Polish film delicately probes country’s difficult history
SHOT in a sublimely bleak black-and-white in the quaintly squarish Academy ratio (1.375:1), director Pawel Pawlikowski’s film Ida has the look and feel of an eastern European film product of the early 1960s era in which it is set. Almost. Its subject matter — Poland’s uncomfortable history of collusion with Nazis and the country’s subsequent political swing to communism — separates it from its antecedents. This wasn’t the kind of material freely addressed in the early ’60s in Polish cinema. Even so, Pawlikowski frames the events with surprising delicacy through the characters of the convent-raised orphan Anna (Agata Trzebuchowska) and her aunt Wanda (Agata Kulesza). A week before she is to take her vows to become a nun herself, Anna is sent to meet with Wanda, her one living relative. Within a minute of opening the door, Wanda delivers this shocking news: “You’re a Jew.” Anna’s birth name is Ida. The rest of their family perished under mysterious circumstances. Wanda is a judge known as “Red Wanda” for the harsh punishments she had meted out to enemies of socialism. But she is apparently moved by Ida’s resemblance to her own dead sister, and agrees Their journey is photographed in diffused winter light with often eccentric framing, emphasizing empty spaces at the top of the frame that could suggest either a godly presence, as per Ida, or an absence, as per Wanda. In the title role, Trzebuchowska is kind of a living embodiment of the Kuleshov film theory, wherein audiences assign subjective meaning to a neutral image. Her disquieting gaze is a blank slate upon which Pawlikowski makes his inquiry into the nature of identity. In the role of Wanda, Agata Kulesza’s face is likewise frequently seen in repose, but this more seasoned actress layers depths of anguish, regret and self-loathing on that still visage. In looks and ability, Kulesza reminds one of powerhouse American actress Amy Ryan, but by the end of this movie, she transcends such comparisons with her ownership of this difficult role. While often described as a Polish filmmaker, Pawel Pawlikowski’s past films ( The Last Resort, The Woman in the Fifth) have largely been made elsewhere in Europe. With Ida, he impresses as a new and powerful voice in Polish cinema.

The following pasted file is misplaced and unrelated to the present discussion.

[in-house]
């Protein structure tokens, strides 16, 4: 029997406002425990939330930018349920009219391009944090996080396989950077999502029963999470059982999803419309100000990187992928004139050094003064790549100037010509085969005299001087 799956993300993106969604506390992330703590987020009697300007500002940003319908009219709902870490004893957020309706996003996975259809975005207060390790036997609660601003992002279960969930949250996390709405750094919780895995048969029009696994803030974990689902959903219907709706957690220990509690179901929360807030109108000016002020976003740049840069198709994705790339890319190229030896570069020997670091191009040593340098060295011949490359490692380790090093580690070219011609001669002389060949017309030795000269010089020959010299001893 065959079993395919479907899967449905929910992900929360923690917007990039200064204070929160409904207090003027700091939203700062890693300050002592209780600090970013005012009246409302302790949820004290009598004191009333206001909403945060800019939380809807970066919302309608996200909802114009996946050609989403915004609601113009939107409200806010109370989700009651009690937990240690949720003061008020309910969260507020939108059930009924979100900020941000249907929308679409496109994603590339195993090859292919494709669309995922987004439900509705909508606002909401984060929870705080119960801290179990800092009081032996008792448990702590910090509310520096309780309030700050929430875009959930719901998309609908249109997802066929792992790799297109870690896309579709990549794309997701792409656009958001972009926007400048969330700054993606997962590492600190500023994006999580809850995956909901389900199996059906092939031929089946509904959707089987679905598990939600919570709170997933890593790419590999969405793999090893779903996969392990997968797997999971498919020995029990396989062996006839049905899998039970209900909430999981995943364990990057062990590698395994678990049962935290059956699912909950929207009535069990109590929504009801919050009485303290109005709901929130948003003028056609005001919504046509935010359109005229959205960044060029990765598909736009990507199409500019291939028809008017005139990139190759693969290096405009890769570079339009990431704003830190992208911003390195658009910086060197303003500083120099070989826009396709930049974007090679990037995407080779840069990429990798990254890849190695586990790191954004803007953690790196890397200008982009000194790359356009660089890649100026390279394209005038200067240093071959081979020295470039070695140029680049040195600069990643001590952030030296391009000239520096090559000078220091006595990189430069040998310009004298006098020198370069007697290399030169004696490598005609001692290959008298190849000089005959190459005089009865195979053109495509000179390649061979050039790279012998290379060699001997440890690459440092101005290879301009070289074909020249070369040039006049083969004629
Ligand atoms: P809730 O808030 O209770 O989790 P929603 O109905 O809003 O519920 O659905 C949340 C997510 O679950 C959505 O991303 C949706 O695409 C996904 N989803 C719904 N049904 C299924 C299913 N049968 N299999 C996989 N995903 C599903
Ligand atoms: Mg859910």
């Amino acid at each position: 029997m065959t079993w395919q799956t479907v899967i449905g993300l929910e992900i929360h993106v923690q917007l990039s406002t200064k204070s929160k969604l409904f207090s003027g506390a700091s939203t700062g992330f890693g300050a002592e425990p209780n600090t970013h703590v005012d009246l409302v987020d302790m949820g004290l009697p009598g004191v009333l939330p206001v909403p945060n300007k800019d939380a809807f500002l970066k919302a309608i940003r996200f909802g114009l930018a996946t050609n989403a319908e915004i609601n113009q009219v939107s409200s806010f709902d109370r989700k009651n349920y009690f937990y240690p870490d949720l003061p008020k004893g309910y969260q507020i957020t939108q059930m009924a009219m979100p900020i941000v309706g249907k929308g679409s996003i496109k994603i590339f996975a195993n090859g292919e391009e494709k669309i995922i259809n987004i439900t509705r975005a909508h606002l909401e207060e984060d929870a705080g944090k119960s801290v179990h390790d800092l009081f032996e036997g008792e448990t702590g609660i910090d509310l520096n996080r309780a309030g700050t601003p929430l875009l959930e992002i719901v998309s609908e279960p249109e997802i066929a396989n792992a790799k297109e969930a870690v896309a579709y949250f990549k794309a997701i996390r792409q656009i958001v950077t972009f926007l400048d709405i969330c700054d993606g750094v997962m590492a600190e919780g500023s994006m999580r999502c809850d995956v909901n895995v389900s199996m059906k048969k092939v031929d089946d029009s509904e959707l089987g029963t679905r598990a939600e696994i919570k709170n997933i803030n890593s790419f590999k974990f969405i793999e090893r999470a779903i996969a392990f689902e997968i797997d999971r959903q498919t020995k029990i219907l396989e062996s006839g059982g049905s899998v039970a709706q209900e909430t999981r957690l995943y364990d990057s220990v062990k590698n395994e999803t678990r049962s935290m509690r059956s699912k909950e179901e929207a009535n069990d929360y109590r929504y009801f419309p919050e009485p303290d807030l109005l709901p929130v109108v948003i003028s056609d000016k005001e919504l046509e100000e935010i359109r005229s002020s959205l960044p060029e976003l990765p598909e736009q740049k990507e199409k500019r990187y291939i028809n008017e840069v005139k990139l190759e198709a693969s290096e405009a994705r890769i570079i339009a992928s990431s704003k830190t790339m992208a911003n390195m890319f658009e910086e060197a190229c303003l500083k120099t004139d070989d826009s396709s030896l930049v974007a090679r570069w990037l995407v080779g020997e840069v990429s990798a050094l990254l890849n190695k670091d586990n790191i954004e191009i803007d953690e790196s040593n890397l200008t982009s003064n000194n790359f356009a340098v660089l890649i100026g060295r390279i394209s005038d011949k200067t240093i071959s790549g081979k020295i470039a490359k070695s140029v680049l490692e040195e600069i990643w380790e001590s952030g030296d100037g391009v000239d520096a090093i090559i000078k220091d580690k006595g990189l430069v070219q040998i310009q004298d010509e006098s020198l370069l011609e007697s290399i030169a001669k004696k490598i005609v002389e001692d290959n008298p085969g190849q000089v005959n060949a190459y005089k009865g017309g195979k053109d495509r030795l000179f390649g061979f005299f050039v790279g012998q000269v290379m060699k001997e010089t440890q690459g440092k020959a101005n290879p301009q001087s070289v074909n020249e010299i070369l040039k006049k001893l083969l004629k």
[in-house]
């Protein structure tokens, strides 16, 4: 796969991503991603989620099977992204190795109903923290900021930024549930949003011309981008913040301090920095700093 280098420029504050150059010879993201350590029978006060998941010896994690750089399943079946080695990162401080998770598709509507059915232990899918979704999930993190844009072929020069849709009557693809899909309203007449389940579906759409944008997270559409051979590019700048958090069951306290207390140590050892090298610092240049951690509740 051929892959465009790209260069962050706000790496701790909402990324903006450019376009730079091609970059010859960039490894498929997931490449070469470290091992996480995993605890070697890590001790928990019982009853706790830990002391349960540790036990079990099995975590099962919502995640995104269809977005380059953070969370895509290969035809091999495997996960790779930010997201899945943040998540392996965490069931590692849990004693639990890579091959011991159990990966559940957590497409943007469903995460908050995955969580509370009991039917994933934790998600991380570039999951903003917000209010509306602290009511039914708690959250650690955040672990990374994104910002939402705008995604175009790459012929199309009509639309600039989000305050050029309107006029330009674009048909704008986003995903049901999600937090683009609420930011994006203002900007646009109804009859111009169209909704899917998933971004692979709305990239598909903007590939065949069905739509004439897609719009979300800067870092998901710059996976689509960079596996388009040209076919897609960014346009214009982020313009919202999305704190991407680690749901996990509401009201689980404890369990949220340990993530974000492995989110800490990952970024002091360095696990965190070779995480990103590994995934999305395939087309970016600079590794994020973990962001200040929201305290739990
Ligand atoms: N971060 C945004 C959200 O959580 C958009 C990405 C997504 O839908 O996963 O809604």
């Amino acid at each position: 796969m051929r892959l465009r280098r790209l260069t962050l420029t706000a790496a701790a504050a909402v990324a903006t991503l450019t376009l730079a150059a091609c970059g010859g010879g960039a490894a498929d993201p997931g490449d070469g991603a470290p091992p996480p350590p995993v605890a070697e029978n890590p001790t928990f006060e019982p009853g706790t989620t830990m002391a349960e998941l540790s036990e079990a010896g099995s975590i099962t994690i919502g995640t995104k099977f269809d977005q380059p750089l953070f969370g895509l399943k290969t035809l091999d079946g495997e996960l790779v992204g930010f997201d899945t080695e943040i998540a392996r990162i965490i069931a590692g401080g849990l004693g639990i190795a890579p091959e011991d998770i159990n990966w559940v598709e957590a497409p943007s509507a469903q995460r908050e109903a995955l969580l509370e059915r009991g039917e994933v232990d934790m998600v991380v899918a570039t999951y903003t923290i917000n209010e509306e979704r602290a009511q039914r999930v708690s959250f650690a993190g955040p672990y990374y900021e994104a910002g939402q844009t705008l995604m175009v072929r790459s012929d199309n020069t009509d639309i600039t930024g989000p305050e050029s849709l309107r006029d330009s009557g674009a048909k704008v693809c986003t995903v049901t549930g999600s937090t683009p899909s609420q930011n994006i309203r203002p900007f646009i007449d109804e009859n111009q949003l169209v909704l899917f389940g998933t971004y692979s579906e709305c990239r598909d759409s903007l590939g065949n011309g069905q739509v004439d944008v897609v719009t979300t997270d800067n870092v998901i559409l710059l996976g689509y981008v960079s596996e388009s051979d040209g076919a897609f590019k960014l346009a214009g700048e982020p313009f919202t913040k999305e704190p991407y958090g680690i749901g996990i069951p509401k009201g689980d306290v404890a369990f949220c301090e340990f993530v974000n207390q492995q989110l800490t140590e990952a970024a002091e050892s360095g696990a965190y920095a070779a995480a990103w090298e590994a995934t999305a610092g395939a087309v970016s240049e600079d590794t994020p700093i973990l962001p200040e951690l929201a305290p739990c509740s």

Agata Trzebuchowska as Ida.